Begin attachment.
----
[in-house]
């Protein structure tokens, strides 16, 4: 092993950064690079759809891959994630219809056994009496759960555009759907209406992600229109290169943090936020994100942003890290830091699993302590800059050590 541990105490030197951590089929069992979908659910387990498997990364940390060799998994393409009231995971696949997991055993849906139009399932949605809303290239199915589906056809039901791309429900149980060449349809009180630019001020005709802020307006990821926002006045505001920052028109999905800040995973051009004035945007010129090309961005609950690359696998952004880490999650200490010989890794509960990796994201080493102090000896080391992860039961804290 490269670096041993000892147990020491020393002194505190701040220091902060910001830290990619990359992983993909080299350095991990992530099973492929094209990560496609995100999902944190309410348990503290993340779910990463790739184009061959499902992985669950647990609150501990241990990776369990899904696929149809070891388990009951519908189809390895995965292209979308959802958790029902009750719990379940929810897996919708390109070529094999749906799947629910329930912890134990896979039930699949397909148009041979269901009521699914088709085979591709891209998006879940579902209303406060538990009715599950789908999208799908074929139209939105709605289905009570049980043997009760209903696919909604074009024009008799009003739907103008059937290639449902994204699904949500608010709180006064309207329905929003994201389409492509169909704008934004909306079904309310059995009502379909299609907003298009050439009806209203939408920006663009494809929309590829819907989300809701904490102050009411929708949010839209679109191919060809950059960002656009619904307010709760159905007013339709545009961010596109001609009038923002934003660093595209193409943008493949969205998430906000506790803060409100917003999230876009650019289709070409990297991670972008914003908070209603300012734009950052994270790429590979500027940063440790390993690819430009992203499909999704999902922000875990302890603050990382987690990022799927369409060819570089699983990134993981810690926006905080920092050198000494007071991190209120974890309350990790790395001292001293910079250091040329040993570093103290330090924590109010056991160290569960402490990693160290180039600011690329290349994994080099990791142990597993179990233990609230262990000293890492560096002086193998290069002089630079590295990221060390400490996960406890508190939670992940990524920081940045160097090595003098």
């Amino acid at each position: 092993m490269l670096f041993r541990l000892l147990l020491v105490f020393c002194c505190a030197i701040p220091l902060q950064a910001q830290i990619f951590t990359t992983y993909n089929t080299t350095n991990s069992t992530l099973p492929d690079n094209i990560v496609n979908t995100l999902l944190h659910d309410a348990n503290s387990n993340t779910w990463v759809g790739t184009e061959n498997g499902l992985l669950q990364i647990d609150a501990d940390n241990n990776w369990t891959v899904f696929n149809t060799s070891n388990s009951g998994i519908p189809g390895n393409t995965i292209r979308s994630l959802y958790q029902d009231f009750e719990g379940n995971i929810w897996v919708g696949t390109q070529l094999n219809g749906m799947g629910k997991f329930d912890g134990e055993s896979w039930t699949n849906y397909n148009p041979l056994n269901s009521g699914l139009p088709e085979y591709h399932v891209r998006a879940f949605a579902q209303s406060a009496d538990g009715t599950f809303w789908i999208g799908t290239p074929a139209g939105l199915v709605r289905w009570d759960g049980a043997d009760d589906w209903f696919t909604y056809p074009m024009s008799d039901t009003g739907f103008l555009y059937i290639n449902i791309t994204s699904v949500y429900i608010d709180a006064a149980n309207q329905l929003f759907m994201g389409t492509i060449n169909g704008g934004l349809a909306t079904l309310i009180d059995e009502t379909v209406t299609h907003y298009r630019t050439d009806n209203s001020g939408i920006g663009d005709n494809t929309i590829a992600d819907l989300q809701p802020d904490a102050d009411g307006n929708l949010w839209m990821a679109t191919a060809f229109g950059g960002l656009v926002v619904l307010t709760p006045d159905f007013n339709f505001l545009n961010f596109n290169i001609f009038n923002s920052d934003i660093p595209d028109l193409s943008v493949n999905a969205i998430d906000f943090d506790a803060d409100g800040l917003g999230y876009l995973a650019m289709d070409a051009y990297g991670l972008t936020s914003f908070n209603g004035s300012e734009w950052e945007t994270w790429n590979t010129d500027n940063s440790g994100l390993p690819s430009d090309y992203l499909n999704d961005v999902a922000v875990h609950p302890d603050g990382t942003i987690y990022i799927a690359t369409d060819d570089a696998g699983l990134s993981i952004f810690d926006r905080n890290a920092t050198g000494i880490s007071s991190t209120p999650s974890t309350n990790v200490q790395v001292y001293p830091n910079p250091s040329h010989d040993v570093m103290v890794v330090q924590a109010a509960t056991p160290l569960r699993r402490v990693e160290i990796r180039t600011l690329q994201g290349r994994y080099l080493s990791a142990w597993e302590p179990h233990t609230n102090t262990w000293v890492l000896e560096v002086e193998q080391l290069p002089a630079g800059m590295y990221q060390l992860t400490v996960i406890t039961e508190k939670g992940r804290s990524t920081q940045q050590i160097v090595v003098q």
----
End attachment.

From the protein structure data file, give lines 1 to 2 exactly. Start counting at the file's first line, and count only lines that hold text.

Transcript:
[in-house]
């Protein structure tokens, strides 16, 4: 092993950064690079759809891959994630219809056994009496759960555009759907209406992600229109290169943090936020994100942003890290830091699993302590800059050590 541990105490030197951590089929069992979908659910387990498997990364940390060799998994393409009231995971696949997991055993849906139009399932949605809303290239199915589906056809039901791309429900149980060449349809009180630019001020005709802020307006990821926002006045505001920052028109999905800040995973051009004035945007010129090309961005609950690359696998952004880490999650200490010989890794509960990796994201080493102090000896080391992860039961804290 490269670096041993000892147990020491020393002194505190701040220091902060910001830290990619990359992983993909080299350095991990992530099973492929094209990560496609995100999902944190309410348990503290993340779910990463790739184009061959499902992985669950647990609150501990241990990776369990899904696929149809070891388990009951519908189809390895995965292209979308959802958790029902009750719990379940929810897996919708390109070529094999749906799947629910329930912890134990896979039930699949397909148009041979269901009521699914088709085979591709891209998006879940579902209303406060538990009715599950789908999208799908074929139209939105709605289905009570049980043997009760209903696919909604074009024009008799009003739907103008059937290639449902994204699904949500608010709180006064309207329905929003994201389409492509169909704008934004909306079904309310059995009502379909299609907003298009050439009806209203939408920006663009494809929309590829819907989300809701904490102050009411929708949010839209679109191919060809950059960002656009619904307010709760159905007013339709545009961010596109001609009038923002934003660093595209193409943008493949969205998430906000506790803060409100917003999230876009650019289709070409990297991670972008914003908070209603300012734009950052994270790429590979500027940063440790390993690819430009992203499909999704999902922000875990302890603050990382987690990022799927369409060819570089699983990134993981810690926006905080920092050198000494007071991190209120974890309350990790790395001292001293910079250091040329040993570093103290330090924590109010056991160290569960402490990693160290180039600011690329290349994994080099990791142990597993179990233990609230262990000293890492560096002086193998290069002089630079590295990221060390400490996960406890508190939670992940990524920081940045160097090595003098």